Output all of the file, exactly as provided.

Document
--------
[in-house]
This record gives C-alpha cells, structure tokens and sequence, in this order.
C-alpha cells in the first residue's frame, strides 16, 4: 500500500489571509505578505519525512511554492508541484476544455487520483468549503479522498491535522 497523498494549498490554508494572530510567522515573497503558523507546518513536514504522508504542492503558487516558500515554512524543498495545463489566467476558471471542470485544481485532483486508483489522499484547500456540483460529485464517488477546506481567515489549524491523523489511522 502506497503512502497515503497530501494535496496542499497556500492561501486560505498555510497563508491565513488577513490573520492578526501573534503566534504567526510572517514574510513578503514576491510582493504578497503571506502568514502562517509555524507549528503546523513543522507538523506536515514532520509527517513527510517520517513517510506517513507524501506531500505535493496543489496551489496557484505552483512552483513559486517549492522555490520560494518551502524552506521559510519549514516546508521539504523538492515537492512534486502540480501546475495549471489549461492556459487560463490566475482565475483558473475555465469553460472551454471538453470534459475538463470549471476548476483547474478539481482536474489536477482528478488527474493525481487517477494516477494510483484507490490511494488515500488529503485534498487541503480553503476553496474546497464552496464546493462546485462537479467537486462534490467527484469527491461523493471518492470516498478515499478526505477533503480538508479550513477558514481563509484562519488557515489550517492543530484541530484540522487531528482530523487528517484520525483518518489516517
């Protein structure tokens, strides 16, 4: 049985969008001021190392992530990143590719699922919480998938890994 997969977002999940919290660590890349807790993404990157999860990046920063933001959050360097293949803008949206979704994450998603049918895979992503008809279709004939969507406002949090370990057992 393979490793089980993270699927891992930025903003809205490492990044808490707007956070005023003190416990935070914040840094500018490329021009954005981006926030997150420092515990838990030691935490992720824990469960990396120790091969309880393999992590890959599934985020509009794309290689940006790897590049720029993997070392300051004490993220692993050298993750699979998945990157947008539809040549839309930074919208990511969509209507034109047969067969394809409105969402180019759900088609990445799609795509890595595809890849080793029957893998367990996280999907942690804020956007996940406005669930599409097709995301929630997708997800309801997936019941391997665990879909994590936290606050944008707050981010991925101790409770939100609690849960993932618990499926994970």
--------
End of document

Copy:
[in-house]
This record gives C-alpha cells, structure tokens and sequence, in this order.
C-alpha cells in the first residue's frame, strides 16, 4: 500500500489571509505578505519525512511554492508541484476544455487520483468549503479522498491535522 497523498494549498490554508494572530510567522515573497503558523507546518513536514504522508504542492503558487516558500515554512524543498495545463489566467476558471471542470485544481485532483486508483489522499484547500456540483460529485464517488477546506481567515489549524491523523489511522 502506497503512502497515503497530501494535496496542499497556500492561501486560505498555510497563508491565513488577513490573520492578526501573534503566534504567526510572517514574510513578503514576491510582493504578497503571506502568514502562517509555524507549528503546523513543522507538523506536515514532520509527517513527510517520517513517510506517513507524501506531500505535493496543489496551489496557484505552483512552483513559486517549492522555490520560494518551502524552506521559510519549514516546508521539504523538492515537492512534486502540480501546475495549471489549461492556459487560463490566475482565475483558473475555465469553460472551454471538453470534459475538463470549471476548476483547474478539481482536474489536477482528478488527474493525481487517477494516477494510483484507490490511494488515500488529503485534498487541503480553503476553496474546497464552496464546493462546485462537479467537486462534490467527484469527491461523493471518492470516498478515499478526505477533503480538508479550513477558514481563509484562519488557515489550517492543530484541530484540522487531528482530523487528517484520525483518518489516517
């Protein structure tokens, strides 16, 4: 049985969008001021190392992530990143590719699922919480998938890994 997969977002999940919290660590890349807790993404990157999860990046920063933001959050360097293949803008949206979704994450998603049918895979992503008809279709004939969507406002949090370990057992 393979490793089980993270699927891992930025903003809205490492990044808490707007956070005023003190416990935070914040840094500018490329021009954005981006926030997150420092515990838990030691935490992720824990469960990396120790091969309880393999992590890959599934985020509009794309290689940006790897590049720029993997070392300051004490993220692993050298993750699979998945990157947008539809040549839309930074919208990511969509209507034109047969067969394809409105969402180019759900088609990445799609795509890595595809890849080793029957893998367990996280999907942690804020956007996940406005669930599409097709995301929630997708997800309801997936019941391997665990879909994590936290606050944008707050981010991925101790409770939100609690849960993932618990499926994970």